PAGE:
30 Jun 1854 on the Domingo from Hamburg to New York
26 Jun 1882 Goodhue Co, MN probably Goodhue County, MN death record at St. John's Lutheran Church, Goodhue Twp, Goodhue Co, MN Johann Heinrich Christopher Dähling 27 Mar 1821 Brahlstorf,Mecklenburg May not have Unknown Unknown stillborn boy 03 Oct 1822 Brahlstorf, Mecklenburg did not 03 Oct 1822 Brahlstorf, Mecklenburg unknown [Charles] Carl Friedrich Jürgen Dähling about 05 Sep1825 Brahlstorf, Mecklenburg 26 Aug 1852 on the Guttenberg from Hamburg to New York 17 Jun 1891 Red Wing, MN St. John's Lutheran Cemetery, Red Wing, MN Anna Sophia Maria (Dähling) Klahr [later Klair] 26 Feb 1829 Brahlstorf, Mecklenburg 30 Jun 1854 on the Domingo from Hamburg to New York 1857 Goodhue County, MN Goodhue County, MN Sophia Maria (Dähling) Wiech 08 Jul 1833 Brahlstorf, Mecklenburg 30 Jun 1854 on the Domingo from Hamburg to New York 22 Jun 1887 Goodhue Co, MN St. John's Lutheran Cemetery, Red Wing, MN stillborn boy 09 Jul 1833 Brahlstorf, Mecklenburg did not 09 Jul 1833 Brahlstorf, Mecklenburg unknown Christina Maria Dorothea Dähling 27 Jan 1839 Brahlstorf, Mecklenburg 30 Jun 1854 on the Domingo from Hamburg to New York unknown unknown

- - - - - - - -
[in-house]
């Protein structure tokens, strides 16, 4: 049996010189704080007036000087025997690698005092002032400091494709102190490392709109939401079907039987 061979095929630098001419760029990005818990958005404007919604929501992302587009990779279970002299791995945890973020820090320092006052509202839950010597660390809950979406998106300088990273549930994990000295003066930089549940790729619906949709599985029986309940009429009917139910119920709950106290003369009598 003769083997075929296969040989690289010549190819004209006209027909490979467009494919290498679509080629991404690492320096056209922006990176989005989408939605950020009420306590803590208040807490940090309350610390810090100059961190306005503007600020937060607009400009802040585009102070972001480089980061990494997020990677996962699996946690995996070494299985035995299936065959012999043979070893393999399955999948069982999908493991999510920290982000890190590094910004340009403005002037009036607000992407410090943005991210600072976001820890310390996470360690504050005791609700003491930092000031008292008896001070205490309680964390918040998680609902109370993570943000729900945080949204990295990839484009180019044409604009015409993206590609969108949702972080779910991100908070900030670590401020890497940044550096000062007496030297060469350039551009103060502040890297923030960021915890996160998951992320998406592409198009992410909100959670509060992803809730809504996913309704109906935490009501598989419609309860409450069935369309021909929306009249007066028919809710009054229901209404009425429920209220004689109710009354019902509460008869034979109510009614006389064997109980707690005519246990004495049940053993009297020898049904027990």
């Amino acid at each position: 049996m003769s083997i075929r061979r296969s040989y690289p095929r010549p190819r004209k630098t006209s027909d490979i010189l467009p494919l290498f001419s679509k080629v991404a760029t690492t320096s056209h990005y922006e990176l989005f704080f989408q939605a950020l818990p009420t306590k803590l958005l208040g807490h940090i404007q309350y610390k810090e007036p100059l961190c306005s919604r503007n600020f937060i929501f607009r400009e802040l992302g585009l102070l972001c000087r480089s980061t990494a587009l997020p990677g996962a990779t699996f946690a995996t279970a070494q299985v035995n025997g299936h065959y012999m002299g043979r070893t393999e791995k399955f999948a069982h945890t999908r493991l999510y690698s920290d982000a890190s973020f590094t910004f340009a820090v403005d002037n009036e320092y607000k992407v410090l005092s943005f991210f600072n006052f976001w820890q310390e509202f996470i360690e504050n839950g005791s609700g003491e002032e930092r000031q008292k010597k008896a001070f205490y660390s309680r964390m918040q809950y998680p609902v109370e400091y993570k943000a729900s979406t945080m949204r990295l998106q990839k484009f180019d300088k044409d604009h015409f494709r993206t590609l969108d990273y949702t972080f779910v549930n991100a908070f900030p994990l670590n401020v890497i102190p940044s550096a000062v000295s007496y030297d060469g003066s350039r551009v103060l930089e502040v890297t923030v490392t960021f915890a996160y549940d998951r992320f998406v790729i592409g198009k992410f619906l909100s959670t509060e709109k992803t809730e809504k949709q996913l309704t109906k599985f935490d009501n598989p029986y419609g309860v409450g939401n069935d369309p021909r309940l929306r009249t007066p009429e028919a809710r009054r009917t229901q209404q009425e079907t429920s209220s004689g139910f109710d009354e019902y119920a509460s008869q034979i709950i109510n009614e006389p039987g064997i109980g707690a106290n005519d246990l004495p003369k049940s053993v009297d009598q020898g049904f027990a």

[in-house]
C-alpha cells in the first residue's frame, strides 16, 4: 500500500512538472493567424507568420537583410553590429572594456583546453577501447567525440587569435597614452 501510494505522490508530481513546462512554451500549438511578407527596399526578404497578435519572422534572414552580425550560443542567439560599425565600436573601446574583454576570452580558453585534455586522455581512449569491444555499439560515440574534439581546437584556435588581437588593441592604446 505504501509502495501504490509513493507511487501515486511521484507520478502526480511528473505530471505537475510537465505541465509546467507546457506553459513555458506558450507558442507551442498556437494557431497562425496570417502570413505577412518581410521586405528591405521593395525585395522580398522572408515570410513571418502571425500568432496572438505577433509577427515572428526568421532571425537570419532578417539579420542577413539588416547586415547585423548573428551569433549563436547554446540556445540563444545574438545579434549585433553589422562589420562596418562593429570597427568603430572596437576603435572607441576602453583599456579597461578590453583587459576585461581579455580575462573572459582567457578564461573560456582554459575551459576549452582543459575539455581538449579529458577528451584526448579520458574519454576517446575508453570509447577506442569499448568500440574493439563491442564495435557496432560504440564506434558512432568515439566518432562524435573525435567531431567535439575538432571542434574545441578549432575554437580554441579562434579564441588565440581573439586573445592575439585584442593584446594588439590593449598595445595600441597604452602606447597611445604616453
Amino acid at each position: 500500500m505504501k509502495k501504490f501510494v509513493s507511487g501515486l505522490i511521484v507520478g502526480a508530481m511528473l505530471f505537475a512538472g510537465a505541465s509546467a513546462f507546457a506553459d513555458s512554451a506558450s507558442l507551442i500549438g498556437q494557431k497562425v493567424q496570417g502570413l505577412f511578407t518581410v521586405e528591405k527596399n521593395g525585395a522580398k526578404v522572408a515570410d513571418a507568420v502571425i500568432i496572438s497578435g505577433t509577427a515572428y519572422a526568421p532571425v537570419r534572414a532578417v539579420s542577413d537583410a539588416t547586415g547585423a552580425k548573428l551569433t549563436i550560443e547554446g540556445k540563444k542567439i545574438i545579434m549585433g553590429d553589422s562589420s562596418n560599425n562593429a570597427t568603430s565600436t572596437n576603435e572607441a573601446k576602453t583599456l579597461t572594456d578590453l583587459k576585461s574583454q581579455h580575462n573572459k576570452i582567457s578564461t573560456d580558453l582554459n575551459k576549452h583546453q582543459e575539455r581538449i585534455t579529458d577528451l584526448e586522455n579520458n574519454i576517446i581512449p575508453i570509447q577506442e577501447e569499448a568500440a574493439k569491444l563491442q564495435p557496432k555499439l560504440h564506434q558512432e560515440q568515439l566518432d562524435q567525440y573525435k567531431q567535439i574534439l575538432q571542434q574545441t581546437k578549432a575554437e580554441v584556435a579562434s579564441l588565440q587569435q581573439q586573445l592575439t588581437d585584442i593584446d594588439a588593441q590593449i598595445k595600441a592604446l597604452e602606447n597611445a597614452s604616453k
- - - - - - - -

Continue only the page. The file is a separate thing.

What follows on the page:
Carl Friedrich Jürgen Dähling arrived with his wife, Anna, in New York on 26 Aug 1852. His parents, Hans Heinrich Dähling and Catharina Maria Dorothea Tesch (John and Maria Dahling) arrived on 30 Jun 1854. Arriving with them were Carl's sister and nephew, Anna and Carl Klahr, and sisters Sophie and Stina. We have no clue what became of Stina after emigration.
We don't know what happened to Hans and Maria Dahling after their arrival in 1854, but the 1865 census for Hay Creek Twp, Goodhue Co, MN shows them living with Fred Klair. Hans died in 1869, and Maria was living with the Fred and Sophie Wiech family in Hay Creek in the 1870 and 1875 census. She died in 1882.
Fred Wiech came to America in 1852, settled in or near Buffalo, NY, and married Sophia Dahling, apparently after her arrival in 1854. They settled in Hay Creek township of Goodhue County, MN in 1854 and moved to Red Wing in 1877. (The signatures of Carl Dahling and Fred Wiech are as witnesses for the military pension application of Henry Bohmbach.)